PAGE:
I am not a purist when it comes to knife steel(s).
Custom knife makers have done a great deal to popularize some very exotic steels. Many of these steel alloys have their origins in the aerospace industry. Others were spawned by the need for ultrasmooth bearings for hard-drive data storage devices.
Personally, I think any steel that can be hardened to 55 Rockwell C makes a fine knife. In a pinch, I would even say 40 Rockwell C which is spring/high-strength bolt territory. Maximum hardness in most steel alloys is dominated by the the carbon content.
Most other alloying elements are added to steel to increase depth of hardening. That is, so thick sections of steel reach full hardness through their entire thickness. Knives are rarely thick enough to require anything beyond the normal amount of manganese in common "carbon steels" to reach full hardness. That means that any steel with more than 0.50% carbon will reach the ERJ approved level of hardness.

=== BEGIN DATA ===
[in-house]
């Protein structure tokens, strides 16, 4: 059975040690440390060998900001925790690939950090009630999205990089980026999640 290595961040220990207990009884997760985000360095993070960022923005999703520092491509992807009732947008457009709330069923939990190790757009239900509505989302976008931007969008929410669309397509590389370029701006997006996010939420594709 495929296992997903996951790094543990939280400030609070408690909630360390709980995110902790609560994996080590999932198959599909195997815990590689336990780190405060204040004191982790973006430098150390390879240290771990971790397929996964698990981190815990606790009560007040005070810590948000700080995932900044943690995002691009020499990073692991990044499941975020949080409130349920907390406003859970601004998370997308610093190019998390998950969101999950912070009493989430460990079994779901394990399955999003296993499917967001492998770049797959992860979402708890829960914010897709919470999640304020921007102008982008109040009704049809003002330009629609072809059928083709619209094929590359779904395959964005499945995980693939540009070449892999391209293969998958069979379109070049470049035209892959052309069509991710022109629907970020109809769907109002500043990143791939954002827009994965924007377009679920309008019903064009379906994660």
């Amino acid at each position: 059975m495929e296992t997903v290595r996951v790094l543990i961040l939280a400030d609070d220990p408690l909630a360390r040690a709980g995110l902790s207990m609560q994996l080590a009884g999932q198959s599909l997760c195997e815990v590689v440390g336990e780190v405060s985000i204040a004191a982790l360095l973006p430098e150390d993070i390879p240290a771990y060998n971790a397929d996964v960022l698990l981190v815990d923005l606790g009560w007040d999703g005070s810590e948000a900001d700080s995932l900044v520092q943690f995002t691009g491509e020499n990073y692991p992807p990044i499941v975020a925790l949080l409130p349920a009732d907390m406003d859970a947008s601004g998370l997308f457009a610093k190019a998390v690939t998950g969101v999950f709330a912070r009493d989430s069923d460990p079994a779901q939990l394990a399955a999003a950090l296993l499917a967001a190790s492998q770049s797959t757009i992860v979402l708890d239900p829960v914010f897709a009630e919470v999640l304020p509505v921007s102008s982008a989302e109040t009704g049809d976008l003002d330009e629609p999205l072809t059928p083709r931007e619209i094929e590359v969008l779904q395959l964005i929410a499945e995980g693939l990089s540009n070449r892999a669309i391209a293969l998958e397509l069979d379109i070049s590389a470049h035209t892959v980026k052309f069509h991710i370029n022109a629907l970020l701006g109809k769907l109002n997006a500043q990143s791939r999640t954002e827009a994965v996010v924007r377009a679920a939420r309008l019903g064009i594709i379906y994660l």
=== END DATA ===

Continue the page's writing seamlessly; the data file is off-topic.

So there you have it, any grade of steel with 0.50%-through-1.5% carbon will get it done.
Most of what I cut with a knife is not very challenging. Cords, green branches, weeds, food and the like. When my knife gets dull I sharpen it. Exotic alloys are not needed for what I do. I don't need "massive carbides" or "excellent hardness at 1400F" to cut cabbages.
I even find the use of stainless steel to be a bit over-the-top most of the time. I carry a knife in stainless because it was the least expensive knife I could find. Quantity has a quality of its own.
I prefer a straight edge to a serrated edge.
And even though it is heresy in some circles, much of my finer cutting work (like grafting) is done with a work knife with disposable blades.